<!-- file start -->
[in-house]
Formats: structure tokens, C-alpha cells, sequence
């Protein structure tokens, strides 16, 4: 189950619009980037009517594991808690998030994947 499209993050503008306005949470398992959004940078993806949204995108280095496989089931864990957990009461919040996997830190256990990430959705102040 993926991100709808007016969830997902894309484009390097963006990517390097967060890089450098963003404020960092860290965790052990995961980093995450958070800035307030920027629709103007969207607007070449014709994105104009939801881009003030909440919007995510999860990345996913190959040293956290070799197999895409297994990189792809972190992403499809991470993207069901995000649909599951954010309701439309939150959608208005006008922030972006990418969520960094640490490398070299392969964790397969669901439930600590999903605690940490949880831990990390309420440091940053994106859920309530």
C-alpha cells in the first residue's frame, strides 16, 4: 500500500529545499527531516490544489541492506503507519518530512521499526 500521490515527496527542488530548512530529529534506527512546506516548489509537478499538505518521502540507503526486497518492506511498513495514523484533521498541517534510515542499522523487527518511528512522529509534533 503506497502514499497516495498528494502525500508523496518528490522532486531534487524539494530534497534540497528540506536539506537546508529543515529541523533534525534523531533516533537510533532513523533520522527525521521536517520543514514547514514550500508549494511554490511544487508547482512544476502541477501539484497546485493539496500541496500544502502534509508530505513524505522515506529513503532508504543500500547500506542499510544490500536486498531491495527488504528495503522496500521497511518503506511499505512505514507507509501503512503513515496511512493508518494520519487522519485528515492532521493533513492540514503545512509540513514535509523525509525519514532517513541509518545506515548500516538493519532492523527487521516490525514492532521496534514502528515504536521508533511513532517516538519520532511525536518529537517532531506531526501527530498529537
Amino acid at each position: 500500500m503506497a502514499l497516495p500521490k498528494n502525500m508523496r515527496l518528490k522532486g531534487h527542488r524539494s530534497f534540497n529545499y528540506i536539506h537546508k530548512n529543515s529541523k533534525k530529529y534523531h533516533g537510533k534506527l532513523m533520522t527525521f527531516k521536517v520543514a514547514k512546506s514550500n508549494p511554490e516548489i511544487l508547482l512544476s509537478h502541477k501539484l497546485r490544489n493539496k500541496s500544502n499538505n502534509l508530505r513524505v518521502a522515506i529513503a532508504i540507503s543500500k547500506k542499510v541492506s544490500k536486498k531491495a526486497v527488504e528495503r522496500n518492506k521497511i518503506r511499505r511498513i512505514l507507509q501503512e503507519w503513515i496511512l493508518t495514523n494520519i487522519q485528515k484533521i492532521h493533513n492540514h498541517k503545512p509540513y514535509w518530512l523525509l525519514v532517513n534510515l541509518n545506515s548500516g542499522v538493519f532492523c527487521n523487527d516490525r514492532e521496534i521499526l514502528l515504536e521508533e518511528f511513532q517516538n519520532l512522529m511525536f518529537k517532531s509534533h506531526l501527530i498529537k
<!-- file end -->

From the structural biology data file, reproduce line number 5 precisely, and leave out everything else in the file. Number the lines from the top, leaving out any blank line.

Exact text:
Amino acid at each position: 500500500m503506497a502514499l497516495p500521490k498528494n502525500m508523496r515527496l518528490k522532486g531534487h527542488r524539494s530534497f534540497n529545499y528540506i536539506h537546508k530548512n529543515s529541523k533534525k530529529y534523531h533516533g537510533k534506527l532513523m533520522t527525521f527531516k521536517v520543514a514547514k512546506s514550500n508549494p511554490e516548489i511544487l508547482l512544476s509537478h502541477k501539484l497546485r490544489n493539496k500541496s500544502n499538505n502534509l508530505r513524505v518521502a522515506i529513503a532508504i540507503s543500500k547500506k542499510v541492506s544490500k536486498k531491495a526486497v527488504e528495503r522496500n518492506k521497511i518503506r511499505r511498513i512505514l507507509q501503512e503507519w503513515i496511512l493508518t495514523n494520519i487522519q485528515k484533521i492532521h493533513n492540514h498541517k503545512p509540513y514535509w518530512l523525509l525519514v532517513n534510515l541509518n545506515s548500516g542499522v538493519f532492523c527487521n523487527d516490525r514492532e521496534i521499526l514502528l515504536e521508533e518511528f511513532q517516538n519520532l512522529m511525536f518529537k517532531s509534533h506531526l501527530i498529537k